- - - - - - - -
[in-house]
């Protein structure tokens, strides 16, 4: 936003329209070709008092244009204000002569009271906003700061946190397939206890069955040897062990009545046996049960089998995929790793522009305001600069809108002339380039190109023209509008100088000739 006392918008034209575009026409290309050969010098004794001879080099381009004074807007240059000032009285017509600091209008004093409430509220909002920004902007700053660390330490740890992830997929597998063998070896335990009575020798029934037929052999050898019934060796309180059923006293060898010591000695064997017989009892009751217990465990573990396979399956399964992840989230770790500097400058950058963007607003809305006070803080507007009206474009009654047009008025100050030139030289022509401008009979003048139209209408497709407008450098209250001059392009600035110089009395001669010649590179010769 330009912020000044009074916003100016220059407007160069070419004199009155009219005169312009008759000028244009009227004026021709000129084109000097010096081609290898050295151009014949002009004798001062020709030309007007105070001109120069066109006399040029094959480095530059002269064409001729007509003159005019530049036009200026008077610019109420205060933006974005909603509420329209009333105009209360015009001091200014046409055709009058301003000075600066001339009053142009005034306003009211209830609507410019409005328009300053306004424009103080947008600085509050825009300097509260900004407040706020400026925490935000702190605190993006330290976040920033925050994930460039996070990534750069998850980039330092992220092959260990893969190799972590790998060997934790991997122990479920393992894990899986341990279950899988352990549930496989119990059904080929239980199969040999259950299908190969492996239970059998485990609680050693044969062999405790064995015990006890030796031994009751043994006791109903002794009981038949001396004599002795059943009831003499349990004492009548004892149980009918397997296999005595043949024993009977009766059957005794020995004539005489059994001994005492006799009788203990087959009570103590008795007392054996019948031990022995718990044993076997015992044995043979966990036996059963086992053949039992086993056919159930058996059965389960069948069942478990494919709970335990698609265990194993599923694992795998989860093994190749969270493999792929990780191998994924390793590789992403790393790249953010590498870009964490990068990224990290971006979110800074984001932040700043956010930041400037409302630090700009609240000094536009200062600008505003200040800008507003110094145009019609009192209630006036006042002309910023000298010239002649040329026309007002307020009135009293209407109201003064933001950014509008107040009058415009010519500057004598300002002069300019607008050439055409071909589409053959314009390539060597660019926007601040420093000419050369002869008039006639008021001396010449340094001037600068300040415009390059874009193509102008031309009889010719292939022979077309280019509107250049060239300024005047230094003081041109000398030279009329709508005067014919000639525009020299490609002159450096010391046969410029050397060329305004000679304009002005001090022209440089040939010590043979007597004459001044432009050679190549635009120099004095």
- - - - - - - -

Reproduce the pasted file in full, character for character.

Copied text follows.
[in-house]
């Protein structure tokens, strides 16, 4: 936003329209070709008092244009204000002569009271906003700061946190397939206890069955040897062990009545046996049960089998995929790793522009305001600069809108002339380039190109023209509008100088000739 006392918008034209575009026409290309050969010098004794001879080099381009004074807007240059000032009285017509600091209008004093409430509220909002920004902007700053660390330490740890992830997929597998063998070896335990009575020798029934037929052999050898019934060796309180059923006293060898010591000695064997017989009892009751217990465990573990396979399956399964992840989230770790500097400058950058963007607003809305006070803080507007009206474009009654047009008025100050030139030289022509401008009979003048139209209408497709407008450098209250001059392009600035110089009395001669010649590179010769 330009912020000044009074916003100016220059407007160069070419004199009155009219005169312009008759000028244009009227004026021709000129084109000097010096081609290898050295151009014949002009004798001062020709030309007007105070001109120069066109006399040029094959480095530059002269064409001729007509003159005019530049036009200026008077610019109420205060933006974005909603509420329209009333105009209360015009001091200014046409055709009058301003000075600066001339009053142009005034306003009211209830609507410019409005328009300053306004424009103080947008600085509050825009300097509260900004407040706020400026925490935000702190605190993006330290976040920033925050994930460039996070990534750069998850980039330092992220092959260990893969190799972590790998060997934790991997122990479920393992894990899986341990279950899988352990549930496989119990059904080929239980199969040999259950299908190969492996239970059998485990609680050693044969062999405790064995015990006890030796031994009751043994006791109903002794009981038949001396004599002795059943009831003499349990004492009548004892149980009918397997296999005595043949024993009977009766059957005794020995004539005489059994001994005492006799009788203990087959009570103590008795007392054996019948031990022995718990044993076997015992044995043979966990036996059963086992053949039992086993056919159930058996059965389960069948069942478990494919709970335990698609265990194993599923694992795998989860093994190749969270493999792929990780191998994924390793590789992403790393790249953010590498870009964490990068990224990290971006979110800074984001932040700043956010930041400037409302630090700009609240000094536009200062600008505003200040800008507003110094145009019609009192209630006036006042002309910023000298010239002649040329026309007002307020009135009293209407109201003064933001950014509008107040009058415009010519500057004598300002002069300019607008050439055409071909589409053959314009390539060597660019926007601040420093000419050369002869008039006639008021001396010449340094001037600068300040415009390059874009193509102008031309009889010719292939022979077309280019509107250049060239300024005047230094003081041109000398030279009329709508005067014919000639525009020299490609002159450096010391046969410029050397060329305004000679304009002005001090022209440089040939010590043979007597004459001044432009050679190549635009120099004095």